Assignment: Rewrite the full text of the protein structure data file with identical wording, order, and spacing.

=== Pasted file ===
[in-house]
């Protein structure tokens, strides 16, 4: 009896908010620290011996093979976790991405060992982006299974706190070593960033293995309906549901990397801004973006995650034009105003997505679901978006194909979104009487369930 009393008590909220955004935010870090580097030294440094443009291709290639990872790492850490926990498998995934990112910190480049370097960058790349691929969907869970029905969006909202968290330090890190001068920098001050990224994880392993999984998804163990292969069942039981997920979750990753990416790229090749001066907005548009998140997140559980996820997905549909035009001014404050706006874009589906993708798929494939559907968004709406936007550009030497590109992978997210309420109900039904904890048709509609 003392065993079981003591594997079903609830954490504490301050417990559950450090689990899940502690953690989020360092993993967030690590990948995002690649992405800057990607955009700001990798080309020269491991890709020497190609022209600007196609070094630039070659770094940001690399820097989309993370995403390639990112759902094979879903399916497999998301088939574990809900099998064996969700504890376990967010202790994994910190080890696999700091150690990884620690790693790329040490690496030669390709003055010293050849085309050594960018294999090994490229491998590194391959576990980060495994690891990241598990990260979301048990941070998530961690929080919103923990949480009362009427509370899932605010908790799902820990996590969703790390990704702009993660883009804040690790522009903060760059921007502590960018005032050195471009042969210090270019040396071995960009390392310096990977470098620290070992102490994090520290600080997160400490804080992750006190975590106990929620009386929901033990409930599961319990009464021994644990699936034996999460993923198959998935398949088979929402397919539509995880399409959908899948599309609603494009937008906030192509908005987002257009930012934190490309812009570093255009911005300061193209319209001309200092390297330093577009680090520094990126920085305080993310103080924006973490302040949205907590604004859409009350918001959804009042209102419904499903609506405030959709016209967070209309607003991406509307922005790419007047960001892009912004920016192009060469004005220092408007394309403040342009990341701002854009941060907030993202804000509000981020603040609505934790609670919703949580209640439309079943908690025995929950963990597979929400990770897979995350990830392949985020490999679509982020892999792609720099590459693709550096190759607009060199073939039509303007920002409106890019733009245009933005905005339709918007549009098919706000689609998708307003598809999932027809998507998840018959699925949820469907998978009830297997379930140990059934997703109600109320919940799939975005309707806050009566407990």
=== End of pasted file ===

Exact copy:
[in-house]
């Protein structure tokens, strides 16, 4: 009896908010620290011996093979976790991405060992982006299974706190070593960033293995309906549901990397801004973006995650034009105003997505679901978006194909979104009487369930 009393008590909220955004935010870090580097030294440094443009291709290639990872790492850490926990498998995934990112910190480049370097960058790349691929969907869970029905969006909202968290330090890190001068920098001050990224994880392993999984998804163990292969069942039981997920979750990753990416790229090749001066907005548009998140997140559980996820997905549909035009001014404050706006874009589906993708798929494939559907968004709406936007550009030497590109992978997210309420109900039904904890048709509609 003392065993079981003591594997079903609830954490504490301050417990559950450090689990899940502690953690989020360092993993967030690590990948995002690649992405800057990607955009700001990798080309020269491991890709020497190609022209600007196609070094630039070659770094940001690399820097989309993370995403390639990112759902094979879903399916497999998301088939574990809900099998064996969700504890376990967010202790994994910190080890696999700091150690990884620690790693790329040490690496030669390709003055010293050849085309050594960018294999090994490229491998590194391959576990980060495994690891990241598990990260979301048990941070998530961690929080919103923990949480009362009427509370899932605010908790799902820990996590969703790390990704702009993660883009804040690790522009903060760059921007502590960018005032050195471009042969210090270019040396071995960009390392310096990977470098620290070992102490994090520290600080997160400490804080992750006190975590106990929620009386929901033990409930599961319990009464021994644990699936034996999460993923198959998935398949088979929402397919539509995880399409959908899948599309609603494009937008906030192509908005987002257009930012934190490309812009570093255009911005300061193209319209001309200092390297330093577009680090520094990126920085305080993310103080924006973490302040949205907590604004859409009350918001959804009042209102419904499903609506405030959709016209967070209309607003991406509307922005790419007047960001892009912004920016192009060469004005220092408007394309403040342009990341701002854009941060907030993202804000509000981020603040609505934790609670919703949580209640439309079943908690025995929950963990597979929400990770897979995350990830392949985020490999679509982020892999792609720099590459693709550096190759607009060199073939039509303007920002409106890019733009245009933005905005339709918007549009098919706000689609998708307003598809999932027809998507998840018959699925949820469907998978009830297997379930140990059934997703109600109320919940799939975005309707806050009566407990």